守株待兔 (shou3 zhu1 dai4 tu4)
Photo: AP/Wally Santana
(It’s unrealsitic to think you can just sit back and wait for things to come to you. You should rely on hard work.)
(Smart people don’t just hope things will turn out fine. They fix the roof while the sun shines.)
Waiting for a windfall
There is a legend that a farmer living in ancient China who thought he could just rely on luck to survive.
One day, a rabbit sprang out from behind a bush and ran across his field. It didn’t notice a tree stump in its path and crashed into it, breaking its neck instantly.
The farmer picked up the rabbit, took it home, skinned it and made a rabbit stew.
From that day on, he let his fields go uncultivated. He decided if it happened once, it would happen again. It never did, and he starved.
The story is a caution about the importance of hard work, and not to rely on chance to bring you what you need. In that way, it is similar to the English idiom “waiting for a windfall.”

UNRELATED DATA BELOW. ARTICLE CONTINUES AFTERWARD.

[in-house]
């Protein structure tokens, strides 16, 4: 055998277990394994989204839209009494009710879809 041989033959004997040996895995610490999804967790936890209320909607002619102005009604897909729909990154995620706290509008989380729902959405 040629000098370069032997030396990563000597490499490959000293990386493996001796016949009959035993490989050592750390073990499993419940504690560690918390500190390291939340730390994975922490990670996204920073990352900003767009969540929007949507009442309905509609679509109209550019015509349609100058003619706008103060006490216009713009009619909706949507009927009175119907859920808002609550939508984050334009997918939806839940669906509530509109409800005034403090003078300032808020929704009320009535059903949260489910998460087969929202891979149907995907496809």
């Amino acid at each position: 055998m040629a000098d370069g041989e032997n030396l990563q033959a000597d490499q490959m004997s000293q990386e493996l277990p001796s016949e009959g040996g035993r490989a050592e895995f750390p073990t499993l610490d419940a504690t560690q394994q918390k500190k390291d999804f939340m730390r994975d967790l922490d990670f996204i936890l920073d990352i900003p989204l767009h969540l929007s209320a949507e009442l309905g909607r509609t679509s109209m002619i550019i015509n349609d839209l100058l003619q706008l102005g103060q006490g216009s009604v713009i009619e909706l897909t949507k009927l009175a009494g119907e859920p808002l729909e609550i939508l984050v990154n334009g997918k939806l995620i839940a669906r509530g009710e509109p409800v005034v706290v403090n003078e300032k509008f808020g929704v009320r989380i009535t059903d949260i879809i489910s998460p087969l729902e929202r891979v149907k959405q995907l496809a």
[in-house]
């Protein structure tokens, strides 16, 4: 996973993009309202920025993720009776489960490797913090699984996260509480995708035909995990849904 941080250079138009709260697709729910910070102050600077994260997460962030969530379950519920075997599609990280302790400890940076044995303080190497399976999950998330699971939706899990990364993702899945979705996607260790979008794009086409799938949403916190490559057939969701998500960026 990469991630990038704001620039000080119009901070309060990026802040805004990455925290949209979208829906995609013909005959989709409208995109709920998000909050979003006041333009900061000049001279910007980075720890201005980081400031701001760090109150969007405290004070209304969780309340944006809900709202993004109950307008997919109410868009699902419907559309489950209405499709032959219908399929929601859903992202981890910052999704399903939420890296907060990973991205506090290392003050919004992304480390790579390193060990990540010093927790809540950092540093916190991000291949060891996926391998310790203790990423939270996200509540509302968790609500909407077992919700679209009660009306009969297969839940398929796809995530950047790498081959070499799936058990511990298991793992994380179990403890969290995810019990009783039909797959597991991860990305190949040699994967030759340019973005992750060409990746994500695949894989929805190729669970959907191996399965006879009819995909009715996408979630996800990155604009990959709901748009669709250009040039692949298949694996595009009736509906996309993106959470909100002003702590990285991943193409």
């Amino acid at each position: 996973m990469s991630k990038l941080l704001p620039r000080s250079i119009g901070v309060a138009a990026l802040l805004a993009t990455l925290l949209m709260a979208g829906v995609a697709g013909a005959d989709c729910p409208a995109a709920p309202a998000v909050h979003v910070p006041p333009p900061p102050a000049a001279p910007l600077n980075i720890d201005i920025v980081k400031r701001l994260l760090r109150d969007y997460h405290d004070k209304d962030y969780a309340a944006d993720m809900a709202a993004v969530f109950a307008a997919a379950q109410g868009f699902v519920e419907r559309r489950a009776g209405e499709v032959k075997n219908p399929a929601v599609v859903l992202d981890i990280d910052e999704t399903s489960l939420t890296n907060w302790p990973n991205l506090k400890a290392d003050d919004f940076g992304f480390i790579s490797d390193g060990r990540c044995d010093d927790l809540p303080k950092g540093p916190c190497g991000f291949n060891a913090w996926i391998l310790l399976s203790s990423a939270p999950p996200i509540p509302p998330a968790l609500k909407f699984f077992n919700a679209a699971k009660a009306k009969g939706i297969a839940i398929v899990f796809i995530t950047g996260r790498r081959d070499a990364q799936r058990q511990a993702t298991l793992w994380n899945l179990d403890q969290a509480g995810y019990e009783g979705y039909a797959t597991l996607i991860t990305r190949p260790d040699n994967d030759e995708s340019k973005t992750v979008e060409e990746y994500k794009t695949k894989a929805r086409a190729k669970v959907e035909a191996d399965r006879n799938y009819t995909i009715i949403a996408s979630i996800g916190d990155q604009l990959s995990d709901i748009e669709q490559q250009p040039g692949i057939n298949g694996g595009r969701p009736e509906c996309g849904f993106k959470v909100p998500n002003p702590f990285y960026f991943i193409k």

The word windfall dates back to the 15th century, and literally means something, such as fruit on a tree, being dislodged by the wind and falling to the ground. By extension, it also means an unexpected and unearned gain, gift or advantage.
You still haven’t thought about a pension? Are you counting on a windfall in later life?
They’re handing out 100 shares to each employee? That’s a bit of a windfall.
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